How do governments within Europe contribute to the survival of bus and coach operators during and  after the COVID-19 crisis

How do governments within Europe contribute to the survival of bus and coach operators during and after the COVID-19 crisis

How do governments within Europe contribute to the survival of bus and coach operators during and after the COVID-19 crisis

Speaker Anna Gronlund –Deputy Managing Director, The Swedish Bus & Coach Federation, Vice president IRU, International Road Transport Union, Passenger Committee, anna.gronlund@transportforetagen.se

Impact of COVID-19 in Europe

Bus and coach traffic has decreased, but it varies a lot between the different segments in the business and between the European countries:

  • Charter operations down by 100% across Europe
  • Commercial long distance coach services down by 95% across Europe
  • Suburban and urban bus traffic (organized by the PTA or tendered out totally or partly) has decreased above 50% across Europe
  • In some countries the suburban and urban bus traffic has decreased with 100% due to restrictions for citizens to be outside their own homes
  • School services down by almost 100% in many coutries: NO service NO revenue. But in Sweden the schools are still open so here the companies still run the services.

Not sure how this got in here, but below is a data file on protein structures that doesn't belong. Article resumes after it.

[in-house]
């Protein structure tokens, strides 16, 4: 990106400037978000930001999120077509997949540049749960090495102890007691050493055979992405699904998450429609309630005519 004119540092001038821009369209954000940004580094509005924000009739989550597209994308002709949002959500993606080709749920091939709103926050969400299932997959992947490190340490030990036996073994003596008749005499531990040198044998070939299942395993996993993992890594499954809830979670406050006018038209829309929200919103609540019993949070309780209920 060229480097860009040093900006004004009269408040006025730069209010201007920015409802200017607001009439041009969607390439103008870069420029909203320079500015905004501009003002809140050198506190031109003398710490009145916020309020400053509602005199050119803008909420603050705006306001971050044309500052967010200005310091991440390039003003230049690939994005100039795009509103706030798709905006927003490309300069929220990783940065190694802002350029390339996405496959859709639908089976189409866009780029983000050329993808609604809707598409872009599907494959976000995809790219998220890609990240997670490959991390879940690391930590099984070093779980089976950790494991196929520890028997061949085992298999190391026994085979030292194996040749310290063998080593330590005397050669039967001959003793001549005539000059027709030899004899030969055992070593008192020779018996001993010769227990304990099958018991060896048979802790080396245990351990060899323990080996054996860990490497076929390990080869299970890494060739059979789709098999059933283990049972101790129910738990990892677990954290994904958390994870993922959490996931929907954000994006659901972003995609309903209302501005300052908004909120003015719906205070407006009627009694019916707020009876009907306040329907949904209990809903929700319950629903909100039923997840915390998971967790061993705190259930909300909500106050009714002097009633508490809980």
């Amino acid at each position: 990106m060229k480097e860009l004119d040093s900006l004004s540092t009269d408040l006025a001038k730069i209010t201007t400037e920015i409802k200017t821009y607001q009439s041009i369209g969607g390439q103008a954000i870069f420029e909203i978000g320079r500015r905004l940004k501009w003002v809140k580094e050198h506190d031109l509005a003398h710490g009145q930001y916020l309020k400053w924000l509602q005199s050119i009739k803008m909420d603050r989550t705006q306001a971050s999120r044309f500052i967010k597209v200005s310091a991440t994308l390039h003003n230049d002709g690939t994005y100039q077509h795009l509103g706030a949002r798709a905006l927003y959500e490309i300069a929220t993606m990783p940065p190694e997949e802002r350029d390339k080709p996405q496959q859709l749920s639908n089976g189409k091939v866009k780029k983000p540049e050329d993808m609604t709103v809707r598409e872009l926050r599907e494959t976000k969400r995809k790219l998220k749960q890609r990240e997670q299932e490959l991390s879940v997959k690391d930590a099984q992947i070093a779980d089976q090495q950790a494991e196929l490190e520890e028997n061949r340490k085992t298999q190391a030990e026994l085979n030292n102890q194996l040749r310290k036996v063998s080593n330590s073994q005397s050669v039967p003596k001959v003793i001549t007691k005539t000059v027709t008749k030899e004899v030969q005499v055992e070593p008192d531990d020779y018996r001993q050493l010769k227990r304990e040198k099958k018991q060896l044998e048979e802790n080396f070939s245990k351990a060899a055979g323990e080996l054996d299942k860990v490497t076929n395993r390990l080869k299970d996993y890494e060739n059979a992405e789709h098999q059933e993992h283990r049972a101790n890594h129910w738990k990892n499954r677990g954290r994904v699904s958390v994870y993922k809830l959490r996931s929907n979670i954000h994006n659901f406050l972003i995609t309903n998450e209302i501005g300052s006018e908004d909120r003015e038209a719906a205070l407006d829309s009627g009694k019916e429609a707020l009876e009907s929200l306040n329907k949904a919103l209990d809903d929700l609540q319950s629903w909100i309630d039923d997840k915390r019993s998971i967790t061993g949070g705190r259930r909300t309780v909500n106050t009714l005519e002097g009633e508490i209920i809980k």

The impact relates not only to the decrease in revenues and the additional costs needed to implement social distancing measures in transport vehicles and infrastructure, but potentially dire consequences on employment in the passenger transport sector.

What we really need as a sector

  • Direct support, especially to SME companies – bus and coach sector not getting any direct benefit from schemes. The provision of special funds is urgently required to sector
  • Indirect support, specifically relate to the postponement of repayments on overdraft facilities, bank advances, loans, mortgages and leasing operations in particular should be done without delay
  • Agreements with the PTA or the governments on national level for the companies who run suburban and urban tendered bus traffic – at least cover the fixed costs
  • Additional Government support schemes to our drivers and other employees in the transport sector, depending on the model for each country
  • Temporary changes in the legislation(s) – for example, rules on Passenger rights and Driver Training need to be flexible as these are extraordinary circumstances and the situation is beyond the control of the companies – it’s a force majeure

We will for sure need collective transports after this

  • To limit the social, economic and financial consequences, exceptional measures must urgently be adopted by governments so that the sector survives. The decision makers need to ensure basic continuity of the passenger transport services as they are essential for society and the economy.
  • These measures, including financial support, need to be deployed very rapidly to private transport networks in order to ensure the continuity of services during the crisis and to swiftly resume regular operations once COVID-19 is under control.
  • We, as a sector, must raise our voices that urban and intercity transport and coach tourism are all vital to the economy and any support measures would not only benefit the sector but also the whole of society – jobs, growth and investment.
How do governments within Europe contribute to the survival of bus and coach operators during andWebinar

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